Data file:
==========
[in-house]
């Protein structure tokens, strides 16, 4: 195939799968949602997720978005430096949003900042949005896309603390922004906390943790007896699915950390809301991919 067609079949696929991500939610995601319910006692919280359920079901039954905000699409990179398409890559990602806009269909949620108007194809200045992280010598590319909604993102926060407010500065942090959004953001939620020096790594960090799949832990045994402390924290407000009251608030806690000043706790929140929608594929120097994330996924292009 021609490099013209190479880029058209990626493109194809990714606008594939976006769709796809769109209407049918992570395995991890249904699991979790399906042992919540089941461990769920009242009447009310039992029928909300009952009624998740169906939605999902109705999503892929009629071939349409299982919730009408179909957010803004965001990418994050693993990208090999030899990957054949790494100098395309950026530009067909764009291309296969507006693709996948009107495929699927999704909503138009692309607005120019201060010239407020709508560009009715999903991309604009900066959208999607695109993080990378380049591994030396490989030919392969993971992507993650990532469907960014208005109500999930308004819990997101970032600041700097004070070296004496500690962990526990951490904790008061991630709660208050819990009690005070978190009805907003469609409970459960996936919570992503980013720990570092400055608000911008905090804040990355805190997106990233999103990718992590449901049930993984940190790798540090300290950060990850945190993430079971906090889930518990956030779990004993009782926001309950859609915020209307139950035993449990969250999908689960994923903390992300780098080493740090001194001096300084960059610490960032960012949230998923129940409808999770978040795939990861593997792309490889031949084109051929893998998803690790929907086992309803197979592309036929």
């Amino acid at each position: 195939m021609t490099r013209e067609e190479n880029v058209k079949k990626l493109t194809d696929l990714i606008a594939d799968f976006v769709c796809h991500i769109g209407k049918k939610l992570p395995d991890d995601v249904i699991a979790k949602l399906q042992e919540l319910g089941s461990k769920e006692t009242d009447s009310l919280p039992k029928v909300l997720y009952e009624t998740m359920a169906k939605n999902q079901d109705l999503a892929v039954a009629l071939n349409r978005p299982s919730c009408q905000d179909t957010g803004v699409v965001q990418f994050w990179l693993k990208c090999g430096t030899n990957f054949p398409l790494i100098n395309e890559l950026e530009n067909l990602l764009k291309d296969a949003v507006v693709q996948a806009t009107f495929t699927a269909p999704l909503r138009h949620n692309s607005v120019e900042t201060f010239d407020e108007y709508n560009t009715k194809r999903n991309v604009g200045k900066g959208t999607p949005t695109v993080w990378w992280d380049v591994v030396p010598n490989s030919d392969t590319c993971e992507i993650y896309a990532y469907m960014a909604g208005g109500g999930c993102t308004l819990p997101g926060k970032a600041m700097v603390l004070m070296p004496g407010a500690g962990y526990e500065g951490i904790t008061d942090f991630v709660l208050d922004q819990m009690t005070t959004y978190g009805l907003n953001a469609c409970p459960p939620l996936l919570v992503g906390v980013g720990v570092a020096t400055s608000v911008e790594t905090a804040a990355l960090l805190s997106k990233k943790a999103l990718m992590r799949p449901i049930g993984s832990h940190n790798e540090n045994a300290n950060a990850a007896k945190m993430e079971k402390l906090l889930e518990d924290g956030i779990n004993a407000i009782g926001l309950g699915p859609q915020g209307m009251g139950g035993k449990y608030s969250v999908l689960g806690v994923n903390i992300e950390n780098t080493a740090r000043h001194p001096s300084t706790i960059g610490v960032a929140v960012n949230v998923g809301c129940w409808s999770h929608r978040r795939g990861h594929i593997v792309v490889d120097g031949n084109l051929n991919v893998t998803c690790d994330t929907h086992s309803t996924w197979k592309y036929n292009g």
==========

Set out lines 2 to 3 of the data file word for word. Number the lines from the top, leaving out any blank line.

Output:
């Protein structure tokens, strides 16, 4: 195939799968949602997720978005430096949003900042949005896309603390922004906390943790007896699915950390809301991919 067609079949696929991500939610995601319910006692919280359920079901039954905000699409990179398409890559990602806009269909949620108007194809200045992280010598590319909604993102926060407010500065942090959004953001939620020096790594960090799949832990045994402390924290407000009251608030806690000043706790929140929608594929120097994330996924292009 021609490099013209190479880029058209990626493109194809990714606008594939976006769709796809769109209407049918992570395995991890249904699991979790399906042992919540089941461990769920009242009447009310039992029928909300009952009624998740169906939605999902109705999503892929009629071939349409299982919730009408179909957010803004965001990418994050693993990208090999030899990957054949790494100098395309950026530009067909764009291309296969507006693709996948009107495929699927999704909503138009692309607005120019201060010239407020709508560009009715999903991309604009900066959208999607695109993080990378380049591994030396490989030919392969993971992507993650990532469907960014208005109500999930308004819990997101970032600041700097004070070296004496500690962990526990951490904790008061991630709660208050819990009690005070978190009805907003469609409970459960996936919570992503980013720990570092400055608000911008905090804040990355805190997106990233999103990718992590449901049930993984940190790798540090300290950060990850945190993430079971906090889930518990956030779990004993009782926001309950859609915020209307139950035993449990969250999908689960994923903390992300780098080493740090001194001096300084960059610490960032960012949230998923129940409808999770978040795939990861593997792309490889031949084109051929893998998803690790929907086992309803197979592309036929």
């Amino acid at each position: 195939m021609t490099r013209e067609e190479n880029v058209k079949k990626l493109t194809d696929l990714i606008a594939d799968f976006v769709c796809h991500i769109g209407k049918k939610l992570p395995d991890d995601v249904i699991a979790k949602l399906q042992e919540l319910g089941s461990k769920e006692t009242d009447s009310l919280p039992k029928v909300l997720y009952e009624t998740m359920a169906k939605n999902q079901d109705l999503a892929v039954a009629l071939n349409r978005p299982s919730c009408q905000d179909t957010g803004v699409v965001q990418f994050w990179l693993k990208c090999g430096t030899n990957f054949p398409l790494i100098n395309e890559l950026e530009n067909l990602l764009k291309d296969a949003v507006v693709q996948a806009t009107f495929t699927a269909p999704l909503r138009h949620n692309s607005v120019e900042t201060f010239d407020e108007y709508n560009t009715k194809r999903n991309v604009g200045k900066g959208t999607p949005t695109v993080w990378w992280d380049v591994v030396p010598n490989s030919d392969t590319c993971e992507i993650y896309a990532y469907m960014a909604g208005g109500g999930c993102t308004l819990p997101g926060k970032a600041m700097v603390l004070m070296p004496g407010a500690g962990y526990e500065g951490i904790t008061d942090f991630v709660l208050d922004q819990m009690t005070t959004y978190g009805l907003n953001a469609c409970p459960p939620l996936l919570v992503g906390v980013g720990v570092a020096t400055s608000v911008e790594t905090a804040a990355l960090l805190s997106k990233k943790a999103l990718m992590r799949p449901i049930g993984s832990h940190n790798e540090n045994a300290n950060a990850a007896k945190m993430e079971k402390l906090l889930e518990d924290g956030i779990n004993a407000i009782g926001l309950g699915p859609q915020g209307m009251g139950g035993k449990y608030s969250v999908l689960g806690v994923n903390i992300e950390n780098t080493a740090r000043h001194p001096s300084t706790i960059g610490v960032a929140v960012n949230v998923g809301c129940w409808s999770h929608r978040r795939g990861h594929i593997v792309v490889d120097g031949n084109l051929n991919v893998t998803c690790d994330t929907h086992s309803t996924w197979k592309y036929n292009g």